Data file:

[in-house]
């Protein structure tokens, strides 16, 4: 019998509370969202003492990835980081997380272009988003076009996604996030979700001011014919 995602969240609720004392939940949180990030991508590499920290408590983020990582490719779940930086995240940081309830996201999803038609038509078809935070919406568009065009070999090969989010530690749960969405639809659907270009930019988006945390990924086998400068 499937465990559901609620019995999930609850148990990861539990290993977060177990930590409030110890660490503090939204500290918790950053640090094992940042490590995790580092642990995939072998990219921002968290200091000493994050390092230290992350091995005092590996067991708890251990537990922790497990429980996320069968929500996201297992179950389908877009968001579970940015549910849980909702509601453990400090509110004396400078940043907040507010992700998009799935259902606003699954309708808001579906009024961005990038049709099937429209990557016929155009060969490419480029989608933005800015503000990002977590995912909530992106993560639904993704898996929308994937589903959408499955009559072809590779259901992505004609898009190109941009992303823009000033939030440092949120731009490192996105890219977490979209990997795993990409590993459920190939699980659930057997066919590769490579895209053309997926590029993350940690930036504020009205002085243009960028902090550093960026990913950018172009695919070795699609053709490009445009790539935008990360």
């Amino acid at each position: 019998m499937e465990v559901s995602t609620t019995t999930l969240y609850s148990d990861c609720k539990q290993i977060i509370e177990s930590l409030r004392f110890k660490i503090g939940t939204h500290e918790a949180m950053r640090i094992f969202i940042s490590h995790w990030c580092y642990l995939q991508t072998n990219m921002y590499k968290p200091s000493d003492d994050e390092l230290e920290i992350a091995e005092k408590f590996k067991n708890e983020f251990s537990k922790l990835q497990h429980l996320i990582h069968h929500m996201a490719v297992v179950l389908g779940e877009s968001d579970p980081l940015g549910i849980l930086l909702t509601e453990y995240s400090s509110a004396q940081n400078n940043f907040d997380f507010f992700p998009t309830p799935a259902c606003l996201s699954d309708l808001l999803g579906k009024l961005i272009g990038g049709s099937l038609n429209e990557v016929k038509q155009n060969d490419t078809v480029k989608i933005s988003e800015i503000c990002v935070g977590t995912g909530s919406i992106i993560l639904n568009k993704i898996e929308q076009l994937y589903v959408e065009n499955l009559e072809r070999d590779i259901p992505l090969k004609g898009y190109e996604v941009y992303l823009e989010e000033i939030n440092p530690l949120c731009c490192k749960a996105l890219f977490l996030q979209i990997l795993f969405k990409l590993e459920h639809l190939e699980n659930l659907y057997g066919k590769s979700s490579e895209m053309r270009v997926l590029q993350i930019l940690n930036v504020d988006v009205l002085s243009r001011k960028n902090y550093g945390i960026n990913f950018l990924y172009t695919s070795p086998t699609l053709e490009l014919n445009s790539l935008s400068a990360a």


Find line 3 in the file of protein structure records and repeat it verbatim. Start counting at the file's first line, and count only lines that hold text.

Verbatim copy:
């Amino acid at each position: 019998m499937e465990v559901s995602t609620t019995t999930l969240y609850s148990d990861c609720k539990q290993i977060i509370e177990s930590l409030r004392f110890k660490i503090g939940t939204h500290e918790a949180m950053r640090i094992f969202i940042s490590h995790w990030c580092y642990l995939q991508t072998n990219m921002y590499k968290p200091s000493d003492d994050e390092l230290e920290i992350a091995e005092k408590f590996k067991n708890e983020f251990s537990k922790l990835q497990h429980l996320i990582h069968h929500m996201a490719v297992v179950l389908g779940e877009s968001d579970p980081l940015g549910i849980l930086l909702t509601e453990y995240s400090s509110a004396q940081n400078n940043f907040d997380f507010f992700p998009t309830p799935a259902c606003l996201s699954d309708l808001l999803g579906k009024l961005i272009g990038g049709s099937l038609n429209e990557v016929k038509q155009n060969d490419t078809v480029k989608i933005s988003e800015i503000c990002v935070g977590t995912g909530s919406i992106i993560l639904n568009k993704i898996e929308q076009l994937y589903v959408e065009n499955l009559e072809r070999d590779i259901p992505l090969k004609g898009y190109e996604v941009y992303l823009e989010e000033i939030n440092p530690l949120c731009c490192k749960a996105l890219f977490l996030q979209i990997l795993f969405k990409l590993e459920h639809l190939e699980n659930l659907y057997g066919k590769s979700s490579e895209m053309r270009v997926l590029q993350i930019l940690n930036v504020d988006v009205l002085s243009r001011k960028n902090y550093g945390i960026n990913f950018l990924y172009t695919s070795p086998t699609l053709e490009l014919n445009s790539l935008s400068a990360a």